Posted on Thursday 2 March 2017 by ub digital
By John Mulgrew
Ryanair is growing its Belfast network by adding direct flights to Malta.
The low-cost airline announced its return to Belfast last year. It now flies from the International Airport to locations including Gatwick, Malaga, Berlin and Milan.
It will start the twice weekly service in October as part of its winter 2017 schedule, tickets for which will go on sale soon.
Belfast International's Uel Hoey said: "We are delighted to see Ryanair continue to grow from Belfast International Airport with the addition of their 14th route since commencement of operations in summer 2016.
"A new service to Malta is a particularly pleasing development as it has traditionally been a good seller from Northern Ireland, and we believe that its popularity will be even more enhanced given the prevailing strength of the western and central Mediterranean holiday markets."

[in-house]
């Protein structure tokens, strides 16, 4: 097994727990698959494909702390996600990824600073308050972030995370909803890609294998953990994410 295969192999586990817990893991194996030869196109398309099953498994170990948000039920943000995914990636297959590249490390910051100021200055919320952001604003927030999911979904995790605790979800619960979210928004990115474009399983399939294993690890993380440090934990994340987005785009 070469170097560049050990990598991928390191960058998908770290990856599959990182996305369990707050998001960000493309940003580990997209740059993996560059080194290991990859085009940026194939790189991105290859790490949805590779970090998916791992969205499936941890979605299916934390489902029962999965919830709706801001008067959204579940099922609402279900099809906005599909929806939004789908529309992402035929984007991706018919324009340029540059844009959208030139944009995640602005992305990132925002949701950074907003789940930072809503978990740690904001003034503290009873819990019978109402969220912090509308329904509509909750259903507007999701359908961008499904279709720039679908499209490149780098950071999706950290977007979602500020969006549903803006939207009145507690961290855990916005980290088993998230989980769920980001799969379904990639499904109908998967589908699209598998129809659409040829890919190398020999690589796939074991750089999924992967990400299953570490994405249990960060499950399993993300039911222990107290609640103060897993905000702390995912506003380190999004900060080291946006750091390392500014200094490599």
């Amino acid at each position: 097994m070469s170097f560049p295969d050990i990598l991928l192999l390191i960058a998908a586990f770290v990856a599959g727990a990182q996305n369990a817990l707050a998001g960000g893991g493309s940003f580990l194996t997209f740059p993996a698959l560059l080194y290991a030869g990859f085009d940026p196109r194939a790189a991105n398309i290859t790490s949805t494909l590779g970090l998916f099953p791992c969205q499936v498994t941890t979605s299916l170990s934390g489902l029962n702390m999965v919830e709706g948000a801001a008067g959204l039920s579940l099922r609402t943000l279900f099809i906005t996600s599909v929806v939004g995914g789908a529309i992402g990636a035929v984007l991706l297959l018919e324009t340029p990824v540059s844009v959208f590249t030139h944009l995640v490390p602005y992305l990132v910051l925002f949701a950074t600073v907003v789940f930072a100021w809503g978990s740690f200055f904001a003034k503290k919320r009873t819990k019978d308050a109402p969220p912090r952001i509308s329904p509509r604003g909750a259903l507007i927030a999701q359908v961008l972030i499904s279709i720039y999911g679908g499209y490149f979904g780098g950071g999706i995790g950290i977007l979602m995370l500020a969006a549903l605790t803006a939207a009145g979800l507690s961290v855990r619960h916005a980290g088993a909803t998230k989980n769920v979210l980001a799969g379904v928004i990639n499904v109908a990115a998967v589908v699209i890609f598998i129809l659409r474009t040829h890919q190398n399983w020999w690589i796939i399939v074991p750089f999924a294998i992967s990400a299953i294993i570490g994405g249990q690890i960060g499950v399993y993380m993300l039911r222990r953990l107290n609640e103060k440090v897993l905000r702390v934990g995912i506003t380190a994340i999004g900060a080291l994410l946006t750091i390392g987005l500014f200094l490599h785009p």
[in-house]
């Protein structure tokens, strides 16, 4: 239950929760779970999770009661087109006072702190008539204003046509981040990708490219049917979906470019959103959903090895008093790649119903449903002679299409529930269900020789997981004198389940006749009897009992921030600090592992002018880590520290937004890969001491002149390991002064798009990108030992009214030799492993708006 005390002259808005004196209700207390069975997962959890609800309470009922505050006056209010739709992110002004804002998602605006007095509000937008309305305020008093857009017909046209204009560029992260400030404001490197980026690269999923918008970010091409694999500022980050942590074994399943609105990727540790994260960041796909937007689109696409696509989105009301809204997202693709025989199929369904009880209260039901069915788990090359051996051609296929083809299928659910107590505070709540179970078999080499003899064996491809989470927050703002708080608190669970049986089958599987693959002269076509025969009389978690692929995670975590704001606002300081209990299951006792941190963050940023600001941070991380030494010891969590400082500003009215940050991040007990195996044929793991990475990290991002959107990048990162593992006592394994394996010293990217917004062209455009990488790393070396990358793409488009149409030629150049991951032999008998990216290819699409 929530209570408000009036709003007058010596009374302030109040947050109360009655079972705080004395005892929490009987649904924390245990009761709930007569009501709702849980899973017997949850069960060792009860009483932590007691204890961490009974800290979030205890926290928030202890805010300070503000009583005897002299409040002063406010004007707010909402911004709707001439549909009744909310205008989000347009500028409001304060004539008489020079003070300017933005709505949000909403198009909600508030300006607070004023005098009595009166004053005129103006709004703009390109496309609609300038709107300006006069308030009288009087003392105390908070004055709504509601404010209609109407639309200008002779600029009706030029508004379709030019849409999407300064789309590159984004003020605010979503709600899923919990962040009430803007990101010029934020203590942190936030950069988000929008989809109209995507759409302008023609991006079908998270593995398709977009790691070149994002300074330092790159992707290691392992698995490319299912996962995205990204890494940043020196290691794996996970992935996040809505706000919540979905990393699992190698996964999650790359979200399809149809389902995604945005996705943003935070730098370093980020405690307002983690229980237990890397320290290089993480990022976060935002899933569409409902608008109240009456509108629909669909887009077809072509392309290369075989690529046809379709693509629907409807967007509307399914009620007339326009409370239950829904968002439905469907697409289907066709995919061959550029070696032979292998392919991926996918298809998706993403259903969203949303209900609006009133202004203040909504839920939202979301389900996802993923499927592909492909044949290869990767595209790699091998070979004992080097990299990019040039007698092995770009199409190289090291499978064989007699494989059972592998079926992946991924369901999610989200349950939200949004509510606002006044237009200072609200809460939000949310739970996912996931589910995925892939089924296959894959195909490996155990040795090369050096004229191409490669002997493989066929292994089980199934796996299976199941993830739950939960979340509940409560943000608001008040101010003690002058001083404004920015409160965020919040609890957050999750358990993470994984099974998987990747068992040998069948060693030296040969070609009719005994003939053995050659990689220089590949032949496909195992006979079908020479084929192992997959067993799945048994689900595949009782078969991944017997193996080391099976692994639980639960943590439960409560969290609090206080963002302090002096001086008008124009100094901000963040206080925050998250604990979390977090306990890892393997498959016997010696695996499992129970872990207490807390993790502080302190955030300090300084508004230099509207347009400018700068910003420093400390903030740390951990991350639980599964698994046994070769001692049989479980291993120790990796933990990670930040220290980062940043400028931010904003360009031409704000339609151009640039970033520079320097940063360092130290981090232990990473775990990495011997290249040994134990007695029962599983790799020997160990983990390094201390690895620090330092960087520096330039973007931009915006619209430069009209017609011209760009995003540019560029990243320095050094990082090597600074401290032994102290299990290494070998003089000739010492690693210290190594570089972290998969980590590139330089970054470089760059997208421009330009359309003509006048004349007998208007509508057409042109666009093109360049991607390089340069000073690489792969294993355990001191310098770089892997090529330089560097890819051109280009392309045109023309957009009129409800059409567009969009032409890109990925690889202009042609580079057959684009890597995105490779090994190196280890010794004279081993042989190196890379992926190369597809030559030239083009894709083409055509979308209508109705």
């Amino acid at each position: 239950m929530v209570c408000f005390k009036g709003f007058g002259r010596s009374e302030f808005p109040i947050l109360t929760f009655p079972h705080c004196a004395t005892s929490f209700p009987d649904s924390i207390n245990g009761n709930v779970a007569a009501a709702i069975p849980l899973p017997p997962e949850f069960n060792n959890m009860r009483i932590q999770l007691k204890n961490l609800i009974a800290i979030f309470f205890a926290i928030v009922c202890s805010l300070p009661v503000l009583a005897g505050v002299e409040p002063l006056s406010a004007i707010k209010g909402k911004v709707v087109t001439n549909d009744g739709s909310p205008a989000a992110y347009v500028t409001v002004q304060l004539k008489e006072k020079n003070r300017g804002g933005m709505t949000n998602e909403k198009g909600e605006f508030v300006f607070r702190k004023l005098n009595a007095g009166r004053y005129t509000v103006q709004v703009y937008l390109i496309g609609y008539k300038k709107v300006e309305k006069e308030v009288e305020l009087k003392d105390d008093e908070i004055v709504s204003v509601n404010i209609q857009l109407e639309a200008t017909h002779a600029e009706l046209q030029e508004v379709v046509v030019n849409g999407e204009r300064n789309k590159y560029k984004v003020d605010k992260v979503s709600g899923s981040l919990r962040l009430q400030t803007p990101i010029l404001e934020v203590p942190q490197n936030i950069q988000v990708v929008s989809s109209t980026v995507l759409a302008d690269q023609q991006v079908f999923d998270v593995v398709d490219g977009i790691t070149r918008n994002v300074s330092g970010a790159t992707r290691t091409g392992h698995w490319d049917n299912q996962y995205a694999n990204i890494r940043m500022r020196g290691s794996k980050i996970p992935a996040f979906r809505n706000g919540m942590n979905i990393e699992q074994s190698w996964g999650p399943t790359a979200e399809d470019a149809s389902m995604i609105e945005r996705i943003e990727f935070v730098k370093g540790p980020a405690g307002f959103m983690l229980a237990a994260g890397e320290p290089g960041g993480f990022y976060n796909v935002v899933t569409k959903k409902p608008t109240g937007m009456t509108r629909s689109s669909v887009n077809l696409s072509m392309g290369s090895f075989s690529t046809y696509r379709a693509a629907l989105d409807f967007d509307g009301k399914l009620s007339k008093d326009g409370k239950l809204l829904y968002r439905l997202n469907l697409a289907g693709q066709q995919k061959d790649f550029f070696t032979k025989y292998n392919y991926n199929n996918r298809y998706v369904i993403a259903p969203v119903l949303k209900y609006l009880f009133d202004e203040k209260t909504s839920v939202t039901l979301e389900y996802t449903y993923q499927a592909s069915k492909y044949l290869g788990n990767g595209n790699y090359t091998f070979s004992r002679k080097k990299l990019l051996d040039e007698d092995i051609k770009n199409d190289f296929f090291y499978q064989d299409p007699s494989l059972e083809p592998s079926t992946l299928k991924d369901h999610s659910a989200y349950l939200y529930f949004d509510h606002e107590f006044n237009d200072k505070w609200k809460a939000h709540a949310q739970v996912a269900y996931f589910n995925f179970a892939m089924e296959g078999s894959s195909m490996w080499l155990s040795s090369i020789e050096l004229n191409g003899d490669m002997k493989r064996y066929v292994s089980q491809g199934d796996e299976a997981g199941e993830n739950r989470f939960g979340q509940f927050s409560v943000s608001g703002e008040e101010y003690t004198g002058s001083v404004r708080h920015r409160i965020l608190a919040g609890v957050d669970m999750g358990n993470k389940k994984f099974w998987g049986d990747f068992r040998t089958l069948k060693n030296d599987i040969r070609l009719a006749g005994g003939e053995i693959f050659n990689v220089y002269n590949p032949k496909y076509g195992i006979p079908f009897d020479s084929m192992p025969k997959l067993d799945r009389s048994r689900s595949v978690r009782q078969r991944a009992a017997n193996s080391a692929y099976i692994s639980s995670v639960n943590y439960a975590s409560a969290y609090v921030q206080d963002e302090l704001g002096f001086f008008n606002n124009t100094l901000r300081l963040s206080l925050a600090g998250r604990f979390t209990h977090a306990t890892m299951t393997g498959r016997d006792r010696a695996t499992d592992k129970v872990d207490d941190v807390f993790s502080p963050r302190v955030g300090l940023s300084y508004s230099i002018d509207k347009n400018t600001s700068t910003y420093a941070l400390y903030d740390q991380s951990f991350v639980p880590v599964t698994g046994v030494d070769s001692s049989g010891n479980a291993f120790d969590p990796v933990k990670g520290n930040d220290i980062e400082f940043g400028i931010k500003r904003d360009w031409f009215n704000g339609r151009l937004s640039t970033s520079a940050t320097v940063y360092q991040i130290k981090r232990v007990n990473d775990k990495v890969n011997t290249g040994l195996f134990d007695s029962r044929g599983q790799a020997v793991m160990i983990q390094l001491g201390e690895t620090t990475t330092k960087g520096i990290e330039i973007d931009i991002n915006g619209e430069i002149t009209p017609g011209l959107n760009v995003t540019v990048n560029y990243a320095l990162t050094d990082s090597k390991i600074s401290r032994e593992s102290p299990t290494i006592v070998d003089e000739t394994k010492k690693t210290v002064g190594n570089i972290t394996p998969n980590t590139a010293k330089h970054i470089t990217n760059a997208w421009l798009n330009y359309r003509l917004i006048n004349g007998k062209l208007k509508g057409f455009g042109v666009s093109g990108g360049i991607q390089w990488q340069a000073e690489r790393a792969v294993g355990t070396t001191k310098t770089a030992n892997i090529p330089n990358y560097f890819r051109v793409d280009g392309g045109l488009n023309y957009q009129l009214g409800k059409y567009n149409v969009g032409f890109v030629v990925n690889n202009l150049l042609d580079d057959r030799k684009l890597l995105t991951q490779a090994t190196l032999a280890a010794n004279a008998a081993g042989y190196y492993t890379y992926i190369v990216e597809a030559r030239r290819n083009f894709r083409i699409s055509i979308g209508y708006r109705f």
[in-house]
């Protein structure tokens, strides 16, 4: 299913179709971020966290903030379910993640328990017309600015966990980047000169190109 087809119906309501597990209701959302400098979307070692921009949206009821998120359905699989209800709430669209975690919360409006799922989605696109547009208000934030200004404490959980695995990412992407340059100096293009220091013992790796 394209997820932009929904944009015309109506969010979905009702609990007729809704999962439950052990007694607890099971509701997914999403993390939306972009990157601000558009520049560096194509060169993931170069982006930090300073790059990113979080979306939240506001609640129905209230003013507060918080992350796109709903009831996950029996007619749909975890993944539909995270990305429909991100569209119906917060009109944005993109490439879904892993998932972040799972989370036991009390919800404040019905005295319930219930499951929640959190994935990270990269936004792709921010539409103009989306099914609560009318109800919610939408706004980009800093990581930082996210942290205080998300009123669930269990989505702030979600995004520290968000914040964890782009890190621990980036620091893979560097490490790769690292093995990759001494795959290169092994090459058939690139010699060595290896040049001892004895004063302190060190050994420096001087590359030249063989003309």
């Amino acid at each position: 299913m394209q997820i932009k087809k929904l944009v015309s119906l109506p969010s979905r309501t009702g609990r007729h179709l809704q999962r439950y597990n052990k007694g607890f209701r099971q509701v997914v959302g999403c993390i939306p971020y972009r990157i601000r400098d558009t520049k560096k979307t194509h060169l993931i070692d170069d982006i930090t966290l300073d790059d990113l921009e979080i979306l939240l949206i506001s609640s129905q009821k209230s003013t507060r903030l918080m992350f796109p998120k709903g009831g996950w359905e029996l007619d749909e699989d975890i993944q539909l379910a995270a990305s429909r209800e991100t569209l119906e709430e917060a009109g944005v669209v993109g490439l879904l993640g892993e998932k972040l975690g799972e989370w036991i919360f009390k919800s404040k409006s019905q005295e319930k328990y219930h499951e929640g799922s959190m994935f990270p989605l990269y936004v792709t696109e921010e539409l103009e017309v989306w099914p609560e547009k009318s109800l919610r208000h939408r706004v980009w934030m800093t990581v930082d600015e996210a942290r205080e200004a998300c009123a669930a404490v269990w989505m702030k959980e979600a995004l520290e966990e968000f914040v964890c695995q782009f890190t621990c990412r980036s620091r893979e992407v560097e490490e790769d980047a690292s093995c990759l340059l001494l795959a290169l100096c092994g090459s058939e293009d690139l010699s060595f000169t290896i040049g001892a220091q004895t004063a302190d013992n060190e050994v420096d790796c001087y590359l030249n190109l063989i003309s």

Ryanair's Robin Kiely said: "We are pleased to announce a new route from Belfast to Malta, with a twice-weekly service starting in October."
Last week Belfast International confirmed it had secured two new routes to the US, after United Airlines pulled its service to Newark (New York).
Norwegian Air will fly to TF Green Airport in Providence, Rhode Island, which is about 60 miles from Boston.
It will also fly to Stewart International in upstate New York, around 70 miles from the Big Apple.
It is being given financial support - understood to be a six-figure sum - towards its marketing budget.
Meanwhile, Ryanair boss Michael O'Leary warned of flight disruption if the UK opted for a "cliff-edge" Brexit.
He said the current open skies arrangement hinged on recognising the jurisdiction of the European Court of Justice, which Prime Minister Theresa May said the UK would no longer be subject to.
Mr O'Leary believes it will take more than the two-year time frame from triggering Article 50 to put agreements in place with EU nations.
He said: "In the airline industry we could be heading for a very difficult divorce with Europe.
“There is a possibility, unlikely, but nevertheless a possibility, that there may be no flights between the UK and Europe in March 2019 if the UK walks off this cliff that they seem determined to walk off."